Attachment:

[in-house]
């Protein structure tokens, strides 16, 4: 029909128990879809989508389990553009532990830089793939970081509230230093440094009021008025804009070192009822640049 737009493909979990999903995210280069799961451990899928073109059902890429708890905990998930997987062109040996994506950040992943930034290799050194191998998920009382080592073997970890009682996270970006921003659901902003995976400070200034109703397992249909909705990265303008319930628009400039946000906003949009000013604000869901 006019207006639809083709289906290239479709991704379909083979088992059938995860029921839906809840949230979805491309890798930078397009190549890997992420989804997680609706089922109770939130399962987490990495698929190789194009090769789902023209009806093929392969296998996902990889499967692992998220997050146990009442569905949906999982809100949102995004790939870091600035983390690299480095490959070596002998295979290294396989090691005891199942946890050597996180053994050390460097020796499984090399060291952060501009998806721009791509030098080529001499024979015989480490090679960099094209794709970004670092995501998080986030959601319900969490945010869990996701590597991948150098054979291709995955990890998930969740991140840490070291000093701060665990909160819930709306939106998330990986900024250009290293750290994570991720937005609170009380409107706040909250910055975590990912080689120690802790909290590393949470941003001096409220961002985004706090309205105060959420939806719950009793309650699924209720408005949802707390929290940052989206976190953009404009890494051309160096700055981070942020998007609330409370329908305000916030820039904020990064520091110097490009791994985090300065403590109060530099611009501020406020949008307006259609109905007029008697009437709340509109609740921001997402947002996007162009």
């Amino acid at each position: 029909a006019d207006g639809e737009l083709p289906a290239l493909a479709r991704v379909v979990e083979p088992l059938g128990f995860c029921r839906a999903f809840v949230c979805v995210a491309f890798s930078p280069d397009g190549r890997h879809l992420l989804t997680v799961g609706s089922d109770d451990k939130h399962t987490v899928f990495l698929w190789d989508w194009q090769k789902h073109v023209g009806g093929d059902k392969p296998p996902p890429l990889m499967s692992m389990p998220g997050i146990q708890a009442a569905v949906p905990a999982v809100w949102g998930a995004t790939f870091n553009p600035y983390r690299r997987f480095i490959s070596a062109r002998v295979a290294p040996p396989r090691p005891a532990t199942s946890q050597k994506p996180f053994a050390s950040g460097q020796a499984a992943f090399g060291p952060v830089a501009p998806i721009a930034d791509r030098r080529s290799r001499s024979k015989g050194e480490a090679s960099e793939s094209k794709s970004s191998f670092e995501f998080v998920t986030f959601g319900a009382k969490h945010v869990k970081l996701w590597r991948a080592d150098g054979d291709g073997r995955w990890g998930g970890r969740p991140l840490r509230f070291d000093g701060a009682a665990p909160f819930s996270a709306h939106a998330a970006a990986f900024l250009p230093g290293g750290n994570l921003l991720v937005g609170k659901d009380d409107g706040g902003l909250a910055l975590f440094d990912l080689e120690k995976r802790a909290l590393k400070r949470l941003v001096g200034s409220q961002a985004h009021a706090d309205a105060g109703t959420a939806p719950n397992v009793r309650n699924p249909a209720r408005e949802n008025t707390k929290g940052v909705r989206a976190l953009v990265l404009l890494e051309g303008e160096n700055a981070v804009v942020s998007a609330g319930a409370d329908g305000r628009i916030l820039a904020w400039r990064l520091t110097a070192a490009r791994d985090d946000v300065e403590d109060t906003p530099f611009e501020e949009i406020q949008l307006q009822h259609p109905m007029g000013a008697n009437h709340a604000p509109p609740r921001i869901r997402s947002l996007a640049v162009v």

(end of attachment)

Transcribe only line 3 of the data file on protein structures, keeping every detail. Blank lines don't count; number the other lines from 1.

């Amino acid at each position: 029909a006019d207006g639809e737009l083709p289906a290239l493909a479709r991704v379909v979990e083979p088992l059938g128990f995860c029921r839906a999903f809840v949230c979805v995210a491309f890798s930078p280069d397009g190549r890997h879809l992420l989804t997680v799961g609706s089922d109770d451990k939130h399962t987490v899928f990495l698929w190789d989508w194009q090769k789902h073109v023209g009806g093929d059902k392969p296998p996902p890429l990889m499967s692992m389990p998220g997050i146990q708890a009442a569905v949906p905990a999982v809100w949102g998930a995004t790939f870091n553009p600035y983390r690299r997987f480095i490959s070596a062109r002998v295979a290294p040996p396989r090691p005891a532990t199942s946890q050597k994506p996180f053994a050390s950040g460097q020796a499984a992943f090399g060291p952060v830089a501009p998806i721009a930034d791509r030098r080529s290799r001499s024979k015989g050194e480490a090679s960099e793939s094209k794709s970004s191998f670092e995501f998080v998920t986030f959601g319900a009382k969490h945010v869990k970081l996701w590597r991948a080592d150098g054979d291709g073997r995955w990890g998930g970890r969740p991140l840490r509230f070291d000093g701060a009682a665990p909160f819930s996270a709306h939106a998330a970006a990986f900024l250009p230093g290293g750290n994570l921003l991720v937005g609170k659901d009380d409107g706040g902003l909250a910055l975590f440094d990912l080689e120690k995976r802790a909290l590393k400070r949470l941003v001096g200034s409220q961002a985004h009021a706090d309205a105060g109703t959420a939806p719950n397992v009793r309650n699924p249909a209720r408005e949802n008025t707390k929290g940052v909705r989206a976190l953009v990265l404009l890494e051309g303008e160096n700055a981070v804009v942020s998007a609330g319930a409370d329908g305000r628009i916030l820039a904020w400039r990064l520091t110097a070192a490009r791994d985090d946000v300065e403590d109060t906003p530099f611009e501020e949009i406020q949008l307006q009822h259609p109905m007029g000013a008697n009437h709340a604000p509109p609740r921001i869901r997402s947002l996007a640049v162009v």